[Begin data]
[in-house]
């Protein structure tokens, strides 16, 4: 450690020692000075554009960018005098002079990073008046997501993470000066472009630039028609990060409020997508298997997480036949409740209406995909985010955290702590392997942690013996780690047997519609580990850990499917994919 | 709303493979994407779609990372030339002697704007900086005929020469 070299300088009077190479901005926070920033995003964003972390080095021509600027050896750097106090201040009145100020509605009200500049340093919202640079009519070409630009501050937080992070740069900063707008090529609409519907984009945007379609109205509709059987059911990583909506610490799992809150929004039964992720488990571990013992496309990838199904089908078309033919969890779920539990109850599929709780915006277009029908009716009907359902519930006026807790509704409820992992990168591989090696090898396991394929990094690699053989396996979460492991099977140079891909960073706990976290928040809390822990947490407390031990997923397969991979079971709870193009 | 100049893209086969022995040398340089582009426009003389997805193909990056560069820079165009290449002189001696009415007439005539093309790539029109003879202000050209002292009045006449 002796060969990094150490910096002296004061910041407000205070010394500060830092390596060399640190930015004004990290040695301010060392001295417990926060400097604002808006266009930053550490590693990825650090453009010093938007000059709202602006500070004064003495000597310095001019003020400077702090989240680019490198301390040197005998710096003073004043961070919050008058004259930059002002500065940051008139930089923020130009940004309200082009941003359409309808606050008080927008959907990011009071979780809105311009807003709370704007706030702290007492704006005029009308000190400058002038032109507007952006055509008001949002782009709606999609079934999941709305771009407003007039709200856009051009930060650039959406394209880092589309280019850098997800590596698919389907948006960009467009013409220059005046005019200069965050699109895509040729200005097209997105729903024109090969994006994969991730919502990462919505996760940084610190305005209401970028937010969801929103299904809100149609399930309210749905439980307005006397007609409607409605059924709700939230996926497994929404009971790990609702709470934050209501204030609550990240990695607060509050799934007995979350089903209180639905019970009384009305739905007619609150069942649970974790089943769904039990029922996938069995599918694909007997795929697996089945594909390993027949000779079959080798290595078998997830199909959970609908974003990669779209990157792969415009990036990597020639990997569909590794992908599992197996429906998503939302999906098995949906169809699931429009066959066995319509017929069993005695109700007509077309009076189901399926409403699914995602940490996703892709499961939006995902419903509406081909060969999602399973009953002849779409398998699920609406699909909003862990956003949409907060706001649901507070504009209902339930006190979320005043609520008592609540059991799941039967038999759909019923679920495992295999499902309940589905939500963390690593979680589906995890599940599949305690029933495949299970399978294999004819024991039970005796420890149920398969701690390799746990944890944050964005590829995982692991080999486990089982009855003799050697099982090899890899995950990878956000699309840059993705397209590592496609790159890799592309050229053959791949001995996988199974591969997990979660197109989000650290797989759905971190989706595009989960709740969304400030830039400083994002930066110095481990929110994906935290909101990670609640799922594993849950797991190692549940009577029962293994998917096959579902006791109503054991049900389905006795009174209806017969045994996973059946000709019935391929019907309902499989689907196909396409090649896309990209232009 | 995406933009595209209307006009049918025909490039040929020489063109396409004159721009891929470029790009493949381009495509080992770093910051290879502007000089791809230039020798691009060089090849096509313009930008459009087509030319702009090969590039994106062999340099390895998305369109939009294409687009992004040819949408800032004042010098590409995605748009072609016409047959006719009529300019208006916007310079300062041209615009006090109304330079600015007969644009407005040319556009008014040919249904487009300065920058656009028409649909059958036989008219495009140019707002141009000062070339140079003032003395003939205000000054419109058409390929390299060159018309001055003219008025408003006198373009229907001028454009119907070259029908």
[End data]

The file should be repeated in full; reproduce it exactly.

[in-house]
């Protein structure tokens, strides 16, 4: 450690020692000075554009960018005098002079990073008046997501993470000066472009630039028609990060409020997508298997997480036949409740209406995909985010955290702590392997942690013996780690047997519609580990850990499917994919 | 709303493979994407779609990372030339002697704007900086005929020469 070299300088009077190479901005926070920033995003964003972390080095021509600027050896750097106090201040009145100020509605009200500049340093919202640079009519070409630009501050937080992070740069900063707008090529609409519907984009945007379609109205509709059987059911990583909506610490799992809150929004039964992720488990571990013992496309990838199904089908078309033919969890779920539990109850599929709780915006277009029908009716009907359902519930006026807790509704409820992992990168591989090696090898396991394929990094690699053989396996979460492991099977140079891909960073706990976290928040809390822990947490407390031990997923397969991979079971709870193009 | 100049893209086969022995040398340089582009426009003389997805193909990056560069820079165009290449002189001696009415007439005539093309790539029109003879202000050209002292009045006449 002796060969990094150490910096002296004061910041407000205070010394500060830092390596060399640190930015004004990290040695301010060392001295417990926060400097604002808006266009930053550490590693990825650090453009010093938007000059709202602006500070004064003495000597310095001019003020400077702090989240680019490198301390040197005998710096003073004043961070919050008058004259930059002002500065940051008139930089923020130009940004309200082009941003359409309808606050008080927008959907990011009071979780809105311009807003709370704007706030702290007492704006005029009308000190400058002038032109507007952006055509008001949002782009709606999609079934999941709305771009407003007039709200856009051009930060650039959406394209880092589309280019850098997800590596698919389907948006960009467009013409220059005046005019200069965050699109895509040729200005097209997105729903024109090969994006994969991730919502990462919505996760940084610190305005209401970028937010969801929103299904809100149609399930309210749905439980307005006397007609409607409605059924709700939230996926497994929404009971790990609702709470934050209501204030609550990240990695607060509050799934007995979350089903209180639905019970009384009305739905007619609150069942649970974790089943769904039990029922996938069995599918694909007997795929697996089945594909390993027949000779079959080798290595078998997830199909959970609908974003990669779209990157792969415009990036990597020639990997569909590794992908599992197996429906998503939302999906098995949906169809699931429009066959066995319509017929069993005695109700007509077309009076189901399926409403699914995602940490996703892709499961939006995902419903509406081909060969999602399973009953002849779409398998699920609406699909909003862990956003949409907060706001649901507070504009209902339930006190979320005043609520008592609540059991799941039967038999759909019923679920495992295999499902309940589905939500963390690593979680589906995890599940599949305690029933495949299970399978294999004819024991039970005796420890149920398969701690390799746990944890944050964005590829995982692991080999486990089982009855003799050697099982090899890899995950990878956000699309840059993705397209590592496609790159890799592309050229053959791949001995996988199974591969997990979660197109989000650290797989759905971190989706595009989960709740969304400030830039400083994002930066110095481990929110994906935290909101990670609640799922594993849950797991190692549940009577029962293994998917096959579902006791109503054991049900389905006795009174209806017969045994996973059946000709019935391929019907309902499989689907196909396409090649896309990209232009 | 995406933009595209209307006009049918025909490039040929020489063109396409004159721009891929470029790009493949381009495509080992770093910051290879502007000089791809230039020798691009060089090849096509313009930008459009087509030319702009090969590039994106062999340099390895998305369109939009294409687009992004040819949408800032004042010098590409995605748009072609016409047959006719009529300019208006916007310079300062041209615009006090109304330079600015007969644009407005040319556009008014040919249904487009300065920058656009028409649909059958036989008219495009140019707002141009000062070339140079003032003395003939205000000054419109058409390929390299060159018309001055003219008025408003006198373009229907001028454009119907070259029908």